• Changes in procedures
    • Use work practices that are not normally used
qualified person requirements10
Qualified Person Requirements
  • Task performed less often that once per year
    • Retraining is required
  • Training must establish employee proficiency
  • Employee required to demonstrate proficiency
qualified person requirements11
Qualified Person Requirements
  • Demonstrate proficiency
    • Classroom with exam
    • On-the-job demonstration
      • Hands-on training

Figure 1

Hands-On Low-Voltage Circuit Breaker Training

qualified person requirements12
Qualified Person Requirements
  • Training shall be:
    • Classroom
    • On–the–job
    • Or a combination of the two
  • Retraining is required:
    • Not to exceed 3 years
  • All training shall be documented
needs assessment
Needs Assessment
  • Must be performed before training can be accomplished
  • Involves relevant company personnel who:
    • Are aware of job requirements
    • Are aware of codes, standards, and regulations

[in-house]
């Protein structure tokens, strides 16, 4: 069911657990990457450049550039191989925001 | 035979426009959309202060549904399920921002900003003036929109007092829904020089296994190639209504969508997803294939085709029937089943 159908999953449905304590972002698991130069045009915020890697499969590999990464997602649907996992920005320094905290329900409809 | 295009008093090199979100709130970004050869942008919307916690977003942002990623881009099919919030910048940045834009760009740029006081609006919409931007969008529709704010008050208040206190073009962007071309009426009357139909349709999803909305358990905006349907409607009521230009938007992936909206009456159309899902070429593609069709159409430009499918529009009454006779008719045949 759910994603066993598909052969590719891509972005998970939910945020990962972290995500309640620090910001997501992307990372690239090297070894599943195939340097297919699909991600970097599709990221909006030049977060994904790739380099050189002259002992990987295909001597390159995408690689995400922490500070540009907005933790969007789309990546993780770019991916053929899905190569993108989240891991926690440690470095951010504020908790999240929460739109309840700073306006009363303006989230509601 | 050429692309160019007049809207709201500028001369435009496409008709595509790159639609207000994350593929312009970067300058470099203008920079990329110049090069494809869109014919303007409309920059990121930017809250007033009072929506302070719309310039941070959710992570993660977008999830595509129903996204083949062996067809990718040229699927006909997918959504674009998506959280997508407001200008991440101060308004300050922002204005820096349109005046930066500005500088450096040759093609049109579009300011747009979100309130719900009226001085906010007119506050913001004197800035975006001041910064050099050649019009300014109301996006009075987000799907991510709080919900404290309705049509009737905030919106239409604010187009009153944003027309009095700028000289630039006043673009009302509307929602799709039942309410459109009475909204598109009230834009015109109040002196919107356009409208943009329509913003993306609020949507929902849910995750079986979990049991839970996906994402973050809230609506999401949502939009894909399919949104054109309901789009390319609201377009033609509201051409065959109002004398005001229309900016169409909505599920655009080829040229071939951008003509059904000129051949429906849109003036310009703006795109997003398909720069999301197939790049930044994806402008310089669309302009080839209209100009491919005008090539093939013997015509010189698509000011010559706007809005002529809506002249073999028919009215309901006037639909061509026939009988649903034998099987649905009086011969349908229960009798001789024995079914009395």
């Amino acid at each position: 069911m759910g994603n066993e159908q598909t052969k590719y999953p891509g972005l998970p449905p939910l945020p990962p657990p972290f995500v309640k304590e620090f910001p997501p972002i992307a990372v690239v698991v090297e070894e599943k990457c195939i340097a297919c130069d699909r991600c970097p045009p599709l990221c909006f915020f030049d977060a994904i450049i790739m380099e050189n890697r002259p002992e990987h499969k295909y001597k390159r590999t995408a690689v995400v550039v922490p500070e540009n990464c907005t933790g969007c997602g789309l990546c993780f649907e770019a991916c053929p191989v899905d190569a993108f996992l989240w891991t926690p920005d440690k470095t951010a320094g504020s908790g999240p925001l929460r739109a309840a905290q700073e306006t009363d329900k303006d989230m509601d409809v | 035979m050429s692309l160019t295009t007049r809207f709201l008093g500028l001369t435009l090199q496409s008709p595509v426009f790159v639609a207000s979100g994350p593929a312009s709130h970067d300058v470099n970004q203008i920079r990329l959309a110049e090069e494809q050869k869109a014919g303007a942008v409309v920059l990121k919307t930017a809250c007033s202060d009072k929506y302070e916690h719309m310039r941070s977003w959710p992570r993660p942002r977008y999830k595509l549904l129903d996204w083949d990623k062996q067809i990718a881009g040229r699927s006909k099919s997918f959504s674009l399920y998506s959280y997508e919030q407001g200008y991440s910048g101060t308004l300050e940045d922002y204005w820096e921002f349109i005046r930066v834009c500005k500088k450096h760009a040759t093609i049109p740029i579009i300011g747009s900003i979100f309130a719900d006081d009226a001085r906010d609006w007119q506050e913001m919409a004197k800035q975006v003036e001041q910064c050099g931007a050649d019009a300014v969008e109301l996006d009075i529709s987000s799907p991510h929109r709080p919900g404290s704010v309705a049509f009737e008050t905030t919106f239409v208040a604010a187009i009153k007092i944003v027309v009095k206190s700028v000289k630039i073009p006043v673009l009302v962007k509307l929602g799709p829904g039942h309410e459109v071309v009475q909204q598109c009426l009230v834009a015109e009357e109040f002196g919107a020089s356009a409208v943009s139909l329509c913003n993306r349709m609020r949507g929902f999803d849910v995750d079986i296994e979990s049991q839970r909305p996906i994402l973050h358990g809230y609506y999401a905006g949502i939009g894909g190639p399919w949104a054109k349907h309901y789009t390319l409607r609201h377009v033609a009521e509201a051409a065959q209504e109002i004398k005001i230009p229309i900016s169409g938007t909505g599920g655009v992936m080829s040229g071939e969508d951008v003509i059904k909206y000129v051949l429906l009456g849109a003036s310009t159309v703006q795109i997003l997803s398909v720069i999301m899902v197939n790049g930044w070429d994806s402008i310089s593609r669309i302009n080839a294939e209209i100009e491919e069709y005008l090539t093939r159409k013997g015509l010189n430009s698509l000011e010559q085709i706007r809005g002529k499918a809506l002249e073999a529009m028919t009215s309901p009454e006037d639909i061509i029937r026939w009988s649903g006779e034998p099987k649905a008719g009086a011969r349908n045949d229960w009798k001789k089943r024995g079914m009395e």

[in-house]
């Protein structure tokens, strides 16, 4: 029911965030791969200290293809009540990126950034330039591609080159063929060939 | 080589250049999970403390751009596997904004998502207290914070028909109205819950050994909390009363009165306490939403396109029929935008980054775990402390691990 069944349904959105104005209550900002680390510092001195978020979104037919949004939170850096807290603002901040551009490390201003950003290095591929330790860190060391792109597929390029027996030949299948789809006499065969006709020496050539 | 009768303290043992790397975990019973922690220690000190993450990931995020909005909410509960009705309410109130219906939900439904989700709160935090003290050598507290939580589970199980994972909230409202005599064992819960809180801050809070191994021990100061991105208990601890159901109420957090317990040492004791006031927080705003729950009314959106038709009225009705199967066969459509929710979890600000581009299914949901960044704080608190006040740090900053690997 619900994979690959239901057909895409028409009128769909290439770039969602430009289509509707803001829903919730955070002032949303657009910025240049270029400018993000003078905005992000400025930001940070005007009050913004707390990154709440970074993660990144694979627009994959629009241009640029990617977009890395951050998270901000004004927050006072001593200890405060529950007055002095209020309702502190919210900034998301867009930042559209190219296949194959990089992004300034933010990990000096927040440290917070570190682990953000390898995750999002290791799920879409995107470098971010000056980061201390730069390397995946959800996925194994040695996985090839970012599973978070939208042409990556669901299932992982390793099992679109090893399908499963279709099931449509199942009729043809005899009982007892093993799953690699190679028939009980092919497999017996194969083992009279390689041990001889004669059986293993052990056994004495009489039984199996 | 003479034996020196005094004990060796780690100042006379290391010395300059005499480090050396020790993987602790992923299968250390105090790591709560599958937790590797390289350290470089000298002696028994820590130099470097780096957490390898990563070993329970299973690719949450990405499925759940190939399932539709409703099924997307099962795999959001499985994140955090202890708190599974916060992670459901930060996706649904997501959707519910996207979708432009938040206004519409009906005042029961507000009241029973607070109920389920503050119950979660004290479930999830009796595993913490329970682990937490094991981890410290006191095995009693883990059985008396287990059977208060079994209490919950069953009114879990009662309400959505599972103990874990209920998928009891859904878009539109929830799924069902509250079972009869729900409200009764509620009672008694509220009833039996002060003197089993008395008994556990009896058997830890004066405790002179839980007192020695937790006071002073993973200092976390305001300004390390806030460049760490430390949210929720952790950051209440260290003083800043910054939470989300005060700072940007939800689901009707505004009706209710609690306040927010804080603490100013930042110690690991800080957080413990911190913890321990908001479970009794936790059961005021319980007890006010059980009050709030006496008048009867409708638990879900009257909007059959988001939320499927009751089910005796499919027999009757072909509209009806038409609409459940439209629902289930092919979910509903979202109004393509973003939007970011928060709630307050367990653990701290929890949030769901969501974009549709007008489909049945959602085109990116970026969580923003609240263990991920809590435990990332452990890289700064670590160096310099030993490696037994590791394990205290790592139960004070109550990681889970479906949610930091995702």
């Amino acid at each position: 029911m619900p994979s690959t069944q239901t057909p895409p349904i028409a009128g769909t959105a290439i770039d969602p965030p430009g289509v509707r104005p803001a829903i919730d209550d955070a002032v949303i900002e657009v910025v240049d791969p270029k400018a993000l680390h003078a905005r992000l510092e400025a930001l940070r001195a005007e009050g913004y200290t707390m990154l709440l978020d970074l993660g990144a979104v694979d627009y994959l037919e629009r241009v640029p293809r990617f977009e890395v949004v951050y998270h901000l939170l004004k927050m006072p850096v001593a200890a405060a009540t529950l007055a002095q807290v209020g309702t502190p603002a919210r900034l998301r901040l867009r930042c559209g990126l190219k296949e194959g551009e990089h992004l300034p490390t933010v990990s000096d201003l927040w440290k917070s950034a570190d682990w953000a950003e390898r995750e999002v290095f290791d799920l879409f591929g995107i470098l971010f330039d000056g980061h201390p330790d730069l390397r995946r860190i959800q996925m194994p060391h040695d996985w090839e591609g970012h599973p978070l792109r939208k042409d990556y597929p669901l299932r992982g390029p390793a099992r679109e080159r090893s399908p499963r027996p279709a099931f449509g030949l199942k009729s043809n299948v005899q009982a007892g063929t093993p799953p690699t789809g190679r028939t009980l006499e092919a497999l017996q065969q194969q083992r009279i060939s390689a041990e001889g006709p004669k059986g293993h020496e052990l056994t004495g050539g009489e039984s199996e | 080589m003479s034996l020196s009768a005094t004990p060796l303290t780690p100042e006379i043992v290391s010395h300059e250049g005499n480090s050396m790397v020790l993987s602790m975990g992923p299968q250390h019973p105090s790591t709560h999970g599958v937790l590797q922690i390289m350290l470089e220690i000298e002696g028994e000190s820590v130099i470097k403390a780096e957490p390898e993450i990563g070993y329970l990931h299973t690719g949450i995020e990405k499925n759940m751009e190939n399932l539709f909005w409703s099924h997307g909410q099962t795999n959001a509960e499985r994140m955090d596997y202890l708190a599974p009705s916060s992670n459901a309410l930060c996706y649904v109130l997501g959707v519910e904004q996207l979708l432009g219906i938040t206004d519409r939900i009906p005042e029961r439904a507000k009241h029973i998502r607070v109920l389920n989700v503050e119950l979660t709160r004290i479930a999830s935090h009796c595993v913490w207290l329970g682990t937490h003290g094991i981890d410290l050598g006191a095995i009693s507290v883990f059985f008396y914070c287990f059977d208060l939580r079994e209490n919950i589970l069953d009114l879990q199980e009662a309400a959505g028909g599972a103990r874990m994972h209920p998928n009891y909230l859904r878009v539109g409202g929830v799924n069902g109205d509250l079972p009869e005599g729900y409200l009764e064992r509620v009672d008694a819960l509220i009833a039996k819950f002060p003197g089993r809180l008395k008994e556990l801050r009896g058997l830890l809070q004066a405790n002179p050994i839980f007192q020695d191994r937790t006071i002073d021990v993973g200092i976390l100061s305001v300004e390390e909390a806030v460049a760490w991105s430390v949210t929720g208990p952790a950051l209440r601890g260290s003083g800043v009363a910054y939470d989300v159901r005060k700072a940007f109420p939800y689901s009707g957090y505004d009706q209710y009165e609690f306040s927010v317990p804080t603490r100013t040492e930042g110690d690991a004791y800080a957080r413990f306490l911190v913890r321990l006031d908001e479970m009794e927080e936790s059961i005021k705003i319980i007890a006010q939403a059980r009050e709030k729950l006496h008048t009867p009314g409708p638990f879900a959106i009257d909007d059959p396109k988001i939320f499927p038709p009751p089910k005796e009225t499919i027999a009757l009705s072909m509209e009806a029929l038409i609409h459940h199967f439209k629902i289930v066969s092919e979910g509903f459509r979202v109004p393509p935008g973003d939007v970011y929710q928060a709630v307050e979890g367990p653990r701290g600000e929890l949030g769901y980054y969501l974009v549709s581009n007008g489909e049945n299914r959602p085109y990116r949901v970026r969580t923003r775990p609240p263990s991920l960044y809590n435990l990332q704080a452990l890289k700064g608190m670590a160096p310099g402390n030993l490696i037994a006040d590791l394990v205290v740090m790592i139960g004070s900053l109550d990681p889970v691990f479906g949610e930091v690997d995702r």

• Provides insight into past and present performance problems
  • Other factors that may affect performance
job task analysis
Job/Task Analysis
  • Review needs assessment information
  • Develop initial job description:
    • Job title
    • Qualification requirements for the job
    • General description of job requirements
    • Description of job position within organization
    • List of tools and equipment used in the job
    • List of resource documents and references
    • Inventory of tasks
job task analysis1
Job/Task Analysis
  • Task inventory is most difficult part of the job description
    • List of tasks that make up the job
    • Task is defined as a unit of work that is:
      • Observable
      • Measurable
      • Definite beginning and end
      • Of relatively short duration
    • Task are made up of elements or steps
electrical hazard analysis
Electrical Hazard Analysis
  • The electrical hazard analysis determines:
    • Hazard mitigation techniques
    • Risk management responsibilities
    • Personal protective equipment (PPE)
    • Training program development
    • Requirements for an Electrical Safety Program
electrical hazard analysis1
Electrical Hazard Analysis
  • Analysis identifies the hazards of electricity:
    • Electric shock
    • Electric arc flash
    • Electric arc blast
electrical hazard analysis2
Electrical Hazard Analysis
  • Hazard assessment from OSHA 1910.132(d)